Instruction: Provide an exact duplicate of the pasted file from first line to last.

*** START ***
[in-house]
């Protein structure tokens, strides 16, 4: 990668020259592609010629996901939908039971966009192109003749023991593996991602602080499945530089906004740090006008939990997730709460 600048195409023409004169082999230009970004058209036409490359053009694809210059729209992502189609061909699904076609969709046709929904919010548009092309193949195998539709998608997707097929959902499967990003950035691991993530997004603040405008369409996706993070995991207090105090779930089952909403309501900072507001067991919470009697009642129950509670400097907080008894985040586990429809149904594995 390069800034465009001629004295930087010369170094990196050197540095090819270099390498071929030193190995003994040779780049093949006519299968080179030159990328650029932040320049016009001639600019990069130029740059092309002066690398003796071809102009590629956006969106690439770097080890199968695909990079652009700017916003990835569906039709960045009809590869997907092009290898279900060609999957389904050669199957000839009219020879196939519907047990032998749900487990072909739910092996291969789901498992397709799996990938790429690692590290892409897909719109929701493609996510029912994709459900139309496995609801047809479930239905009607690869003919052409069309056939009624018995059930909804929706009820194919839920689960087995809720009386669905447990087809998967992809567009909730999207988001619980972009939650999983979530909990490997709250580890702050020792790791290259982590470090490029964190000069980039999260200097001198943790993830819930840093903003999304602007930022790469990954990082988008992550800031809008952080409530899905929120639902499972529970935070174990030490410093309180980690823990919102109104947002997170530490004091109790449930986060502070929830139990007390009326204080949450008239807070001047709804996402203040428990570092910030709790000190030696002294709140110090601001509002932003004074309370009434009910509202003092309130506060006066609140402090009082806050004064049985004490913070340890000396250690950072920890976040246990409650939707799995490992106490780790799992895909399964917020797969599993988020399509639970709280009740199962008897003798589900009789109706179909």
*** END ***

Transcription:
[in-house]
């Protein structure tokens, strides 16, 4: 990668020259592609010629996901939908039971966009192109003749023991593996991602602080499945530089906004740090006008939990997730709460 600048195409023409004169082999230009970004058209036409490359053009694809210059729209992502189609061909699904076609969709046709929904919010548009092309193949195998539709998608997707097929959902499967990003950035691991993530997004603040405008369409996706993070995991207090105090779930089952909403309501900072507001067991919470009697009642129950509670400097907080008894985040586990429809149904594995 390069800034465009001629004295930087010369170094990196050197540095090819270099390498071929030193190995003994040779780049093949006519299968080179030159990328650029932040320049016009001639600019990069130029740059092309002066690398003796071809102009590629956006969106690439770097080890199968695909990079652009700017916003990835569906039709960045009809590869997907092009290898279900060609999957389904050669199957000839009219020879196939519907047990032998749900487990072909739910092996291969789901498992397709799996990938790429690692590290892409897909719109929701493609996510029912994709459900139309496995609801047809479930239905009607690869003919052409069309056939009624018995059930909804929706009820194919839920689960087995809720009386669905447990087809998967992809567009909730999207988001619980972009939650999983979530909990490997709250580890702050020792790791290259982590470090490029964190000069980039999260200097001198943790993830819930840093903003999304602007930022790469990954990082988008992550800031809008952080409530899905929120639902499972529970935070174990030490410093309180980690823990919102109104947002997170530490004091109790449930986060502070929830139990007390009326204080949450008239807070001047709804996402203040428990570092910030709790000190030696002294709140110090601001509002932003004074309370009434009910509202003092309130506060006066609140402090009082806050004064049985004490913070340890000396250690950072920890976040246990409650939707799995490992106490780790799992895909399964917020797969599993988020399509639970709280009740199962008897003798589900009789109706179909």